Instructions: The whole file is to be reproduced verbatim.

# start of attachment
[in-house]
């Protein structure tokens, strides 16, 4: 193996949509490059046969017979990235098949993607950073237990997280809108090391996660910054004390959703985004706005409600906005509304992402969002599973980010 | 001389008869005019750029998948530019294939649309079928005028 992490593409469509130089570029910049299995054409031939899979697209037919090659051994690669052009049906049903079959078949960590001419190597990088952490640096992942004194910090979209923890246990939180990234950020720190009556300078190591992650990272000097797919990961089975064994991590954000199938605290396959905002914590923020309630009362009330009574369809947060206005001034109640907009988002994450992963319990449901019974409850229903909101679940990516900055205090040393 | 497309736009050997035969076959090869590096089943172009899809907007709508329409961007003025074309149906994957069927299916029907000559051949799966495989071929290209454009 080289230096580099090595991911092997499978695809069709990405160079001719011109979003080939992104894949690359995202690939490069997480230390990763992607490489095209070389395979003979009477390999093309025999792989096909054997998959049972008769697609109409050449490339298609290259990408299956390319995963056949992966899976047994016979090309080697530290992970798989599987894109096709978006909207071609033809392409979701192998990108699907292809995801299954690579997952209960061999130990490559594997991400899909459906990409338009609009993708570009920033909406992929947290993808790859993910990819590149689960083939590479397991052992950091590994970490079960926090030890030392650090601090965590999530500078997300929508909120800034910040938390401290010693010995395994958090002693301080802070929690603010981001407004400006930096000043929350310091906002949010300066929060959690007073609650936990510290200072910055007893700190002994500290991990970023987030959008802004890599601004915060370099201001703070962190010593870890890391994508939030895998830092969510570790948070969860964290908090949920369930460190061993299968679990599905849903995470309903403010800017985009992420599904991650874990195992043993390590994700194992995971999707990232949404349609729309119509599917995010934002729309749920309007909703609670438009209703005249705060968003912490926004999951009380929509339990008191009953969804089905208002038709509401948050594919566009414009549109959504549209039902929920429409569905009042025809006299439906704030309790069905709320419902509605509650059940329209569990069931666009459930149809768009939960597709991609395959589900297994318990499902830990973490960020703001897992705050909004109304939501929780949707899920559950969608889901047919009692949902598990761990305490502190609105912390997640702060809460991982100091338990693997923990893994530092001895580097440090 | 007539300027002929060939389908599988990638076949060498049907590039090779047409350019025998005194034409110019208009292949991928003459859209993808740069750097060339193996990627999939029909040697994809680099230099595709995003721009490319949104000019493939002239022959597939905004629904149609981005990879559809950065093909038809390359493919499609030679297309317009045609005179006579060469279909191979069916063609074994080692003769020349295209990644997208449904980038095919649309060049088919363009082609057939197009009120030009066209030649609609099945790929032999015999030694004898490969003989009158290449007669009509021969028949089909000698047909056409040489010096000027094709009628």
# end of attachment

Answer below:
[in-house]
């Protein structure tokens, strides 16, 4: 193996949509490059046969017979990235098949993607950073237990997280809108090391996660910054004390959703985004706005409600906005509304992402969002599973980010 | 001389008869005019750029998948530019294939649309079928005028 992490593409469509130089570029910049299995054409031939899979697209037919090659051994690669052009049906049903079959078949960590001419190597990088952490640096992942004194910090979209923890246990939180990234950020720190009556300078190591992650990272000097797919990961089975064994991590954000199938605290396959905002914590923020309630009362009330009574369809947060206005001034109640907009988002994450992963319990449901019974409850229903909101679940990516900055205090040393 | 497309736009050997035969076959090869590096089943172009899809907007709508329409961007003025074309149906994957069927299916029907000559051949799966495989071929290209454009 080289230096580099090595991911092997499978695809069709990405160079001719011109979003080939992104894949690359995202690939490069997480230390990763992607490489095209070389395979003979009477390999093309025999792989096909054997998959049972008769697609109409050449490339298609290259990408299956390319995963056949992966899976047994016979090309080697530290992970798989599987894109096709978006909207071609033809392409979701192998990108699907292809995801299954690579997952209960061999130990490559594997991400899909459906990409338009609009993708570009920033909406992929947290993808790859993910990819590149689960083939590479397991052992950091590994970490079960926090030890030392650090601090965590999530500078997300929508909120800034910040938390401290010693010995395994958090002693301080802070929690603010981001407004400006930096000043929350310091906002949010300066929060959690007073609650936990510290200072910055007893700190002994500290991990970023987030959008802004890599601004915060370099201001703070962190010593870890890391994508939030895998830092969510570790948070969860964290908090949920369930460190061993299968679990599905849903995470309903403010800017985009992420599904991650874990195992043993390590994700194992995971999707990232949404349609729309119509599917995010934002729309749920309007909703609670438009209703005249705060968003912490926004999951009380929509339990008191009953969804089905208002038709509401948050594919566009414009549109959504549209039902929920429409569905009042025809006299439906704030309790069905709320419902509605509650059940329209569990069931666009459930149809768009939960597709991609395959589900297994318990499902830990973490960020703001897992705050909004109304939501929780949707899920559950969608889901047919009692949902598990761990305490502190609105912390997640702060809460991982100091338990693997923990893994530092001895580097440090 | 007539300027002929060939389908599988990638076949060498049907590039090779047409350019025998005194034409110019208009292949991928003459859209993808740069750097060339193996990627999939029909040697994809680099230099595709995003721009490319949104000019493939002239022959597939905004629904149609981005990879559809950065093909038809390359493919499609030679297309317009045609005179006579060469279909191979069916063609074994080692003769020349295209990644997208449904980038095919649309060049088919363009082609057939197009009120030009066209030649609609099945790929032999015999030694004898490969003989009158290449007669009509021969028949089909000698047909056409040489010096000027094709009628």